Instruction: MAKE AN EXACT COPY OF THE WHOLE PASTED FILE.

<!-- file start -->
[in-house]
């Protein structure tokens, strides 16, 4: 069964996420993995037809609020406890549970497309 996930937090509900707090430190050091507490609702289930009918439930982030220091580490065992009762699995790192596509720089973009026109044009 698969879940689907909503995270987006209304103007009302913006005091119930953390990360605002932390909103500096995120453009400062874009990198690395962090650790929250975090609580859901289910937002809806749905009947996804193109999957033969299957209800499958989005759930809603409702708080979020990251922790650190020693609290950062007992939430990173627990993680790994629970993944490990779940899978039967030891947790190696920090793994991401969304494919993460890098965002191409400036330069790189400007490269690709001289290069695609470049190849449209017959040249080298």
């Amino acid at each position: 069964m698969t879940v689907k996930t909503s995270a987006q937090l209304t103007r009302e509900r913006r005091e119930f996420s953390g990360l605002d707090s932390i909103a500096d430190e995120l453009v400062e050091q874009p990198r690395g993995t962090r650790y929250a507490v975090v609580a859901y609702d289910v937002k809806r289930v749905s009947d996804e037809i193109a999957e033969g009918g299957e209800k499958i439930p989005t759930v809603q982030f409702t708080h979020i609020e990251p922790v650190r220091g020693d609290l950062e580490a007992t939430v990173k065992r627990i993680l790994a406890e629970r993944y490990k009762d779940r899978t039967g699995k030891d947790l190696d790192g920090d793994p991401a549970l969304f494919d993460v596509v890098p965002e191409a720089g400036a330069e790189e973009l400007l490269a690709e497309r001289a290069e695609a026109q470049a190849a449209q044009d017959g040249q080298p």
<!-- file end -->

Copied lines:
[in-house]
């Protein structure tokens, strides 16, 4: 069964996420993995037809609020406890549970497309 996930937090509900707090430190050091507490609702289930009918439930982030220091580490065992009762699995790192596509720089973009026109044009 698969879940689907909503995270987006209304103007009302913006005091119930953390990360605002932390909103500096995120453009400062874009990198690395962090650790929250975090609580859901289910937002809806749905009947996804193109999957033969299957209800499958989005759930809603409702708080979020990251922790650190020693609290950062007992939430990173627990993680790994629970993944490990779940899978039967030891947790190696920090793994991401969304494919993460890098965002191409400036330069790189400007490269690709001289290069695609470049190849449209017959040249080298």
């Amino acid at each position: 069964m698969t879940v689907k996930t909503s995270a987006q937090l209304t103007r009302e509900r913006r005091e119930f996420s953390g990360l605002d707090s932390i909103a500096d430190e995120l453009v400062e050091q874009p990198r690395g993995t962090r650790y929250a507490v975090v609580a859901y609702d289910v937002k809806r289930v749905s009947d996804e037809i193109a999957e033969g009918g299957e209800k499958i439930p989005t759930v809603q982030f409702t708080h979020i609020e990251p922790v650190r220091g020693d609290l950062e580490a007992t939430v990173k065992r627990i993680l790994a406890e629970r993944y490990k009762d779940r899978t039967g699995k030891d947790l190696d790192g920090d793994p991401a549970l969304f494919d993460v596509v890098p965002e191409a720089g400036a330069e790189e973009l400007l490269a690709e497309r001289a290069e695609a026109q470049a190849a449209q044009d017959g040249q080298p």